In 1987, Christopher Reeve appeared in what would be his final Superman movie, Superman IV: The Quest for Peace. The film – directed by Sidney J. Furie – reunited many of the main players from the previous Superman films, including Margot Kidder, Gene Hackman, Marc McClure and Jackie Cooper, but was in no way a return to the heyday of the series.
Produced on a limited budget (around a third of the budget of Superman: The Movie), the film suffered from appalling visual effects and poor creative decisions. When it arrived in cinemas, critics and audiences disliked it, and Superman IV was quickly regarded as one of the worst comic book movies of all time.
But is it really all that bad?
In this post I am going to discuss Superman IV: The Quest, offering up my thoughts and feelings over the movie. In order to do this, I am going to rewatch the film, and make comments in real time as I go along.
Before I proceed, I must tell you that this discussion will contain spoilers. The discussion will also work better if you have seen or are at least familiar with Superman IV.
Superman IV (1987)
30secs – Thirty seconds into the film and it is already very apparent this movie has been produced on a much smaller budget than the three previous entries. The opening credits are whizzing past the screen similar to the way they appeared in Superman: The Movie (1978), but here they look cheap and awful.
3mins – As the credits conclude, the film opens in space, with a collection of Russian astronauts getting into trouble.
4mins 30secs – Superman arrives in space and performs a rescue. This scene is largely fine, but it does feel rather underwhelming.
5mins 30secs – Back on Earth, Clark Kent revisits the old Kent farm.
8mins – One thing that I must say, is that Christopher Reeve continues to excel in the role of Clark. He’s a little less bumbling than in the previous films, but Reeve still makes him work.
10mins 20secs – Lex Luthor is back – having sat out of Superman III (1983) and he has a new scheme, which includes…
11mins – …help from his nephew, Lenny, as played by Jon Cryer. Since appearing in Superman IV, Cryer has gone on to play a terrific version of Lex Luthor in the Supergirl TV series, but I am not a fan of his Lenny here.
15mins – And now for some scenes at The Daily Planet, where it is established that the paper has a new owner in the shape of David Warfield.
17mins – Warfield’s daughter, Lacy is also introduced. Lacy is the new love interest of this film.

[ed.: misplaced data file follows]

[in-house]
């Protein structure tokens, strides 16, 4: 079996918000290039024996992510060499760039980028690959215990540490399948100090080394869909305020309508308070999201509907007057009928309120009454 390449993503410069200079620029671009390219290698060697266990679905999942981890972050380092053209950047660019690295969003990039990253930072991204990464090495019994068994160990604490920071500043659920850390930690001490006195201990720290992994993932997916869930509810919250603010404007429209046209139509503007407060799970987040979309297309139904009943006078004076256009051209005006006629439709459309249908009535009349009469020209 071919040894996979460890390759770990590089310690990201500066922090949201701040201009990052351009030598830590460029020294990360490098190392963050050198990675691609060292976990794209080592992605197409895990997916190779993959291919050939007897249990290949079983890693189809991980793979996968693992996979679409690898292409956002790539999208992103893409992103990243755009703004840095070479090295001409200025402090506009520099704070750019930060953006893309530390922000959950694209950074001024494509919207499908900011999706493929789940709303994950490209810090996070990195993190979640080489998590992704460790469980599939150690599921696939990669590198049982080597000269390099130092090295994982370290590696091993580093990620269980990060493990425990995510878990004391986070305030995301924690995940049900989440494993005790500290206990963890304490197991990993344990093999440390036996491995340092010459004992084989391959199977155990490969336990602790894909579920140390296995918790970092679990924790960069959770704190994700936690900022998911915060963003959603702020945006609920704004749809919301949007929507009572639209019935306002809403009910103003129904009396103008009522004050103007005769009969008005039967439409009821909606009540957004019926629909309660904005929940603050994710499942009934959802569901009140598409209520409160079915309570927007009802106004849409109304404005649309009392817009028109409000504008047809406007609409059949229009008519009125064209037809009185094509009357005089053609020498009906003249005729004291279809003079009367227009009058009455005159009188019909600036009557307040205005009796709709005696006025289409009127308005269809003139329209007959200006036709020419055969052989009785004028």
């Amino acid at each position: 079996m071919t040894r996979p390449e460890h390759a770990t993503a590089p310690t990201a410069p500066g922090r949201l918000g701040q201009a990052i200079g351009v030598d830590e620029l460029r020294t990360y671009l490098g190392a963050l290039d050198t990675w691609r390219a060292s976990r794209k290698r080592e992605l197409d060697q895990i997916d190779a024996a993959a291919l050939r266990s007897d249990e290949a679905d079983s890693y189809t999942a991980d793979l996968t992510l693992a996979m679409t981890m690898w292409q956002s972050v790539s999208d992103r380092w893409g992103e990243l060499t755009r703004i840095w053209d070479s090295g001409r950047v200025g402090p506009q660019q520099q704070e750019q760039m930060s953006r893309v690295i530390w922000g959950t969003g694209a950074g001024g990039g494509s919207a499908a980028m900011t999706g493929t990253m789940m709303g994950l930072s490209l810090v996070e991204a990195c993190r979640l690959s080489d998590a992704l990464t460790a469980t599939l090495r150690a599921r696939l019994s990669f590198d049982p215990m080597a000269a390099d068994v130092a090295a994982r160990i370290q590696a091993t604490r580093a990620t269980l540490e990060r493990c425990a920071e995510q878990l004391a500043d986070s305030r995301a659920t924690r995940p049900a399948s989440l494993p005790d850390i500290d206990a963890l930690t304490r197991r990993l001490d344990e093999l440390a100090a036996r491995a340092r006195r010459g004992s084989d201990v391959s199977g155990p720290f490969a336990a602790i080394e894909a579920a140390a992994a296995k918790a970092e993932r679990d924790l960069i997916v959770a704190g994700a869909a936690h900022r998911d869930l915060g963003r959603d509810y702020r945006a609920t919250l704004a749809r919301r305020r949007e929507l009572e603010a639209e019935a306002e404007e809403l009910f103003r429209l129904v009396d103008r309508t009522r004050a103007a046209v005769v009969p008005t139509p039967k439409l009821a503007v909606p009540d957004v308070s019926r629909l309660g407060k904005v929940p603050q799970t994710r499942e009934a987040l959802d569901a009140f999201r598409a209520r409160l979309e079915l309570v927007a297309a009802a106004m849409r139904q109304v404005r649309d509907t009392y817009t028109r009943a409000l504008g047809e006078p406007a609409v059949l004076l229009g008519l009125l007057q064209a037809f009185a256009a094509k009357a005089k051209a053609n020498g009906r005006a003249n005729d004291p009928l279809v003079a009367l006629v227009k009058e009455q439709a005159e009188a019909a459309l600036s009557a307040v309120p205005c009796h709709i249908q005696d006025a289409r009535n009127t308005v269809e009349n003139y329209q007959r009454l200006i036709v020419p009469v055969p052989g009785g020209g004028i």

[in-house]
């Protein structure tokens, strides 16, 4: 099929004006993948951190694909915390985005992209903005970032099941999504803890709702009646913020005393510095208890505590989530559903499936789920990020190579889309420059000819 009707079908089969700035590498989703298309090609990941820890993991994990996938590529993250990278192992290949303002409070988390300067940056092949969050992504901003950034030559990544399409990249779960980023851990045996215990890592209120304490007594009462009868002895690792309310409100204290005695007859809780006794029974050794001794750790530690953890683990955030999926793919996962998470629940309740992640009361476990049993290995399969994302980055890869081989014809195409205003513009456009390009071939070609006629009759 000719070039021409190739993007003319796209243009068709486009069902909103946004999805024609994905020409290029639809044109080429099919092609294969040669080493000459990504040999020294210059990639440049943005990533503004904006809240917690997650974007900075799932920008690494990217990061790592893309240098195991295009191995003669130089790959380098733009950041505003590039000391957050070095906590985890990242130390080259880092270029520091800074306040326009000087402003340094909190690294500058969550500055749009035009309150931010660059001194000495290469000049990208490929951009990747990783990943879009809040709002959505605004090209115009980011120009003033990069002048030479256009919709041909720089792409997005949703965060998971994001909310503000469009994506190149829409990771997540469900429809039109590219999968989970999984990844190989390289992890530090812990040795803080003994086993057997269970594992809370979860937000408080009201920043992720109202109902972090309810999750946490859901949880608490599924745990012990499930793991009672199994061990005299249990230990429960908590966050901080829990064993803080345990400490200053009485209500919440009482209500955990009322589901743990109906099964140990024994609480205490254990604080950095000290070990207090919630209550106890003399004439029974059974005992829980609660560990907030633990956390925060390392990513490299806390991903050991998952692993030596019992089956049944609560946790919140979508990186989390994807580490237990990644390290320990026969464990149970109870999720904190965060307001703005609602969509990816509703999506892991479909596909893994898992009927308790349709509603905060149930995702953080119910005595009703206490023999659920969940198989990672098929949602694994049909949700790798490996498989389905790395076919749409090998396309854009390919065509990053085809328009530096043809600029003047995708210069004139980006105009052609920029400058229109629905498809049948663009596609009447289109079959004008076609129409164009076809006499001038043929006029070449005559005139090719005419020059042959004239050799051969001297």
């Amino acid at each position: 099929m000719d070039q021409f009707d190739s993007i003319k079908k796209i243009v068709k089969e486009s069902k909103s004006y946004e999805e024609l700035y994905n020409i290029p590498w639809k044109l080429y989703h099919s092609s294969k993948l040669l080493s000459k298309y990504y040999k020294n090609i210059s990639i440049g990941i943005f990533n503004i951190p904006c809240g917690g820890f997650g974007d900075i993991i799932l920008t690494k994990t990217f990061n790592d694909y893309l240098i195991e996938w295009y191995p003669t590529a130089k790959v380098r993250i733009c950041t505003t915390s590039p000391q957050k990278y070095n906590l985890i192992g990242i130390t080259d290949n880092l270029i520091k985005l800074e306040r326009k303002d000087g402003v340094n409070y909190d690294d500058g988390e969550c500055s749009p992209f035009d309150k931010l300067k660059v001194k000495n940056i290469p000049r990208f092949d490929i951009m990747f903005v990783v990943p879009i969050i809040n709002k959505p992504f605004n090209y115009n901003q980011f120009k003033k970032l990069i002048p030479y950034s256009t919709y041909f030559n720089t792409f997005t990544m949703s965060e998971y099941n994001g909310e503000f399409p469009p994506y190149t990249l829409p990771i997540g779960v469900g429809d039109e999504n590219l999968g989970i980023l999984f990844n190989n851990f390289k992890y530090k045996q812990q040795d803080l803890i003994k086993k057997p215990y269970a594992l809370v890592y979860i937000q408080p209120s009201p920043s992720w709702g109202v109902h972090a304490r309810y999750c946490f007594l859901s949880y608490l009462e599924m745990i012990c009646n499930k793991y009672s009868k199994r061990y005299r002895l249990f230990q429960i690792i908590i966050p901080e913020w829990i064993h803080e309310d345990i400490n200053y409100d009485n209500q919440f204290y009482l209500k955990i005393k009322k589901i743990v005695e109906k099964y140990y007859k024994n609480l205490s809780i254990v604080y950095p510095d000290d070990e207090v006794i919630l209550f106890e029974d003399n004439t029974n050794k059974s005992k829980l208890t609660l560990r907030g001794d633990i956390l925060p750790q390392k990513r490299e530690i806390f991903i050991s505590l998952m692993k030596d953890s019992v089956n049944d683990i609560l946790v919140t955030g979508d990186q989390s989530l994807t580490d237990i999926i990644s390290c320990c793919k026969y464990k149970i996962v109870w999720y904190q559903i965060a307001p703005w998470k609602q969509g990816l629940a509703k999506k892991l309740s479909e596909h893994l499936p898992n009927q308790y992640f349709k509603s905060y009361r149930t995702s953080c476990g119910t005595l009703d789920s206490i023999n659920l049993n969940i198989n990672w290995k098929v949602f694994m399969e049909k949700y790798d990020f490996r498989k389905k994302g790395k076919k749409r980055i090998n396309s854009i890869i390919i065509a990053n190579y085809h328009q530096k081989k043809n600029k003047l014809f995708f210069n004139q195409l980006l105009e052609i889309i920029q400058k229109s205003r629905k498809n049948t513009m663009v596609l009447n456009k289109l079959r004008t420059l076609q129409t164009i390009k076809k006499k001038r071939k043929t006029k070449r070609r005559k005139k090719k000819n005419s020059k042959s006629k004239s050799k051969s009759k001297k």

21mins – Lacy is coming on to Clark, which seems a bit bizarre. With the exception of Lana Lang in Superman III, no one is supposed to pay Clark any attention whatsoever. He is supposed to fade into the background.
22mins – A letter has arrived at The Daily Planet, for the attention of Superman. A boy called Jeremy has written to Superman with a request: Rid the world of nuclear weapons.
23mins 45secs – Jimmy is barely in this movie, but am I the only one who thinks he looks too old to still be in the same job? Surely he should have progressed up the ladder by now?
26mins – Clark is unsure how to respond to the letter, and this leads to one of the better ideas in this film…
27mins 30secs – In order for Clark to get some much needed advice on the situation, he reveals his secret identity to Lois.
27mins 50secs – I’ll discuss why this ‘reveal’ is one of the better ideas in the film momentarily, but before I do I have to note how terrible the visual effects are. Superman and Lois are flying across the country, and the blue/green screen work here is just rubbish.
29mins – The reason I believe the ‘identity reveal’ is one of the good decisions in this film, is because it demonstrates that Superman still needs Lois. Clark/Superman has been wrestling with his feelings concerning the letter and he knows he needs someone else’s opinion. By opening up to Lois – even if it is only briefly – he can get the right advice.
The reveal also allows for a nice callback to the original movie, when Superman and Lois flew around Metropolis. This is a good way to recall the past, even momentarily in this fourth entry.
It’s just a shame then that the severe lack of budget hampers the flight. Plus, Clark has to wipe Lois’s mind with a Super-kiss, so that she forgets this ever happened.
31mins – Superman and Jeremy are heading to the United Nations building to talk about nukes. This should be an epic scene, but this clearly isn’t the United Nations. This scene was filmed in Milton Keynes in the UK.
33mins 30secs – Superman addressing all the nations of the world regarding nuclear disarmament, should also be a grand scene, but this feels very underwhelming. The only interesting aspect of this entire scene is the way in which everyone cheers when he says he will rid the world of nuclear weapons. If Superman has said this in a modern film, he would be painted as some kind of tyrant that wants to rule the planet. At least this film still has some optimism.
35mins 30secs – Superman is destroying all of the nuclear weapons… by throwing them into the sun. Is that really a good idea? Could this not destroy the sun and potentially kill all life on Earth? I guess this really is an optimistic film.
42mins – Luthor has put his latest scheme into effect, by creating Nuclear Man – a villain born from genetic material… that was launched into the sun. Jeez, is everyone trying to destroy the sun?
45mins – For anyone less than familiar with the deleted material from this movie, Superman IV originally featured two Nuclear Men in the story. The first was more of a Bizarro-like character, played by Brit actor, Clive Mantle.